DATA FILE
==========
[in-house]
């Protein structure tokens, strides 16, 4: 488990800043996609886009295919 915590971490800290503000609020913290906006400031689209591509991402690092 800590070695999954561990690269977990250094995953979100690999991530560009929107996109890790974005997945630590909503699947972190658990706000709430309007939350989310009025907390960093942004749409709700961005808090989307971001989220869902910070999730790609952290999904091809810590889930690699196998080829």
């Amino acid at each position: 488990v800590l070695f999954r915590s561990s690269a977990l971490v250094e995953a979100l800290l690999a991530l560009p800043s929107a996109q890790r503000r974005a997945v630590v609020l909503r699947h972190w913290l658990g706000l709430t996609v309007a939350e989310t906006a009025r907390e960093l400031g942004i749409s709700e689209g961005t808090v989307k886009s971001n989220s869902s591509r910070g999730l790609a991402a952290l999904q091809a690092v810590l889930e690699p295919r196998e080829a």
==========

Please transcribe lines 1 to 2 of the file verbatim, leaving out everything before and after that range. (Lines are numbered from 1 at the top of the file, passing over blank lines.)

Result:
[in-house]
């Protein structure tokens, strides 16, 4: 488990800043996609886009295919 915590971490800290503000609020913290906006400031689209591509991402690092 800590070695999954561990690269977990250094995953979100690999991530560009929107996109890790974005997945630590909503699947972190658990706000709430309007939350989310009025907390960093942004749409709700961005808090989307971001989220869902910070999730790609952290999904091809810590889930690699196998080829």